The dog toothed violet is a common name given to various plant species and cultivars within the Erythronium genus. So called because their oblong, white corms resembles dog's teeth, there are arguably between 20 to 30 species of hardy, spring-flowering perennial plants to choose from.

Erythronium japonicum
Occurring only in the northern hemisphere, they are native to the temperate forests and meadows of Europe, Asia and North America. However, the single most popular example under cultivation is the Erythronium 'Pagoda', a highly prized and  ornamental hybrid of Erythronium revolutum and Erythronium tuolumnense.

It is of course the species Erythronium dens-canis which is most associated with the name, 'dens-canis' being the direct translation from Latin for 'dog's tooth'. This particular species is native to central and southern Europe from Portugal to Ukraine and is the only naturally occurring species of Erythronium in its native range.

The species most commonly known as the dog tooth violets are typically described as having narrow to broad, mid-green lanceolate leaves. The leaves are often marbled or blotched with grey or maroon. The nodding flowers have 6 petals which are also lanceolate in design, but also pointed and reflexed like a Turk's-cap lily. The blooms are 2-3 inches across and appear in April and May.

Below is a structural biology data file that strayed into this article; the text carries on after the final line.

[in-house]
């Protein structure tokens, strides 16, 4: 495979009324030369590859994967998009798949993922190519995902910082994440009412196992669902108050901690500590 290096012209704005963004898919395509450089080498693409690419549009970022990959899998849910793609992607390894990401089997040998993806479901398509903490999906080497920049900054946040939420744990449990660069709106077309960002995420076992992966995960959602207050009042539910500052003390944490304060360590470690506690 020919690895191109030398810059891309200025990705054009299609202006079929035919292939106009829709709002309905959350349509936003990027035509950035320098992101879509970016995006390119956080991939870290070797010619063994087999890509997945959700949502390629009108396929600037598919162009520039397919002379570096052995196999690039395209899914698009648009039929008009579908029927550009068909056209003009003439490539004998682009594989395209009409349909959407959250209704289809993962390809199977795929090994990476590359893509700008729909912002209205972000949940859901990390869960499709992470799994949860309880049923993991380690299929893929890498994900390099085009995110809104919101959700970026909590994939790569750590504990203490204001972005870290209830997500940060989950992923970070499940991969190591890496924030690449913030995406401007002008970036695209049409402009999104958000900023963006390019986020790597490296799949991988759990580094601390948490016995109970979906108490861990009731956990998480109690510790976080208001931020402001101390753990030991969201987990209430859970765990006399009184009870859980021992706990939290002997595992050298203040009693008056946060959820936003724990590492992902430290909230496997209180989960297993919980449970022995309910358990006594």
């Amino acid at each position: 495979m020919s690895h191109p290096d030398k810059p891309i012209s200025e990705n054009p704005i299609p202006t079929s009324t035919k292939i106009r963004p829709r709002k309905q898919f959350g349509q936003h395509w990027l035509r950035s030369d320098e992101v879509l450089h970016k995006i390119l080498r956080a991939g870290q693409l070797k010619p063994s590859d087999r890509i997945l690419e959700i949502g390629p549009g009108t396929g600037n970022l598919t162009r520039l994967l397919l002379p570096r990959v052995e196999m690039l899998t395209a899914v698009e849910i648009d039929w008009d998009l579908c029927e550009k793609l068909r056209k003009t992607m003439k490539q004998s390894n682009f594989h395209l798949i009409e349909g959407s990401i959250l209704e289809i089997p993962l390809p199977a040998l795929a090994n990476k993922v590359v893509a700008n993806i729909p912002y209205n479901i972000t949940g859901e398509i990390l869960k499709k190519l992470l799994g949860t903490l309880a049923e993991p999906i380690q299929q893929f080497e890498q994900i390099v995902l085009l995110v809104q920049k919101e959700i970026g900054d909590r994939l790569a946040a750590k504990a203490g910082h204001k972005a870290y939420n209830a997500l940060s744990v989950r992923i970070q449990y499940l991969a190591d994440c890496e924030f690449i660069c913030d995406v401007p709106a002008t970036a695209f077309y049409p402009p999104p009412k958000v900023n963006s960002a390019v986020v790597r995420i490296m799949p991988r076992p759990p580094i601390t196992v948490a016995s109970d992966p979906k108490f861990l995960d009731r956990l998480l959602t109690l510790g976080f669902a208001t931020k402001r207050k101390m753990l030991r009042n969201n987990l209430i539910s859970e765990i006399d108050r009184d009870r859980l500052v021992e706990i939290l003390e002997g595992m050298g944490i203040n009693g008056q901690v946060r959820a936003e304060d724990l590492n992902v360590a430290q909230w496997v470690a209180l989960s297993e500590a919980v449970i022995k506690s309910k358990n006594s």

Erythronium americanum
They will grow best in a moist, deep planting but well-drained soil, however avoid areas that are prone to waterlogging. They will also appreciate plenty of rich, organic matter dug in before planting. A north facing slope or a partially shaded position will help to prevent drying out over the summer months and encourage stronger growth and a better flowering display in the spring.

Plant the fleshy corms in the late summer, in groups of a dozen or more. Once planted they are best left undisturbed, however if a move is necessary then the best time of year is after the leaves die back after flowering.

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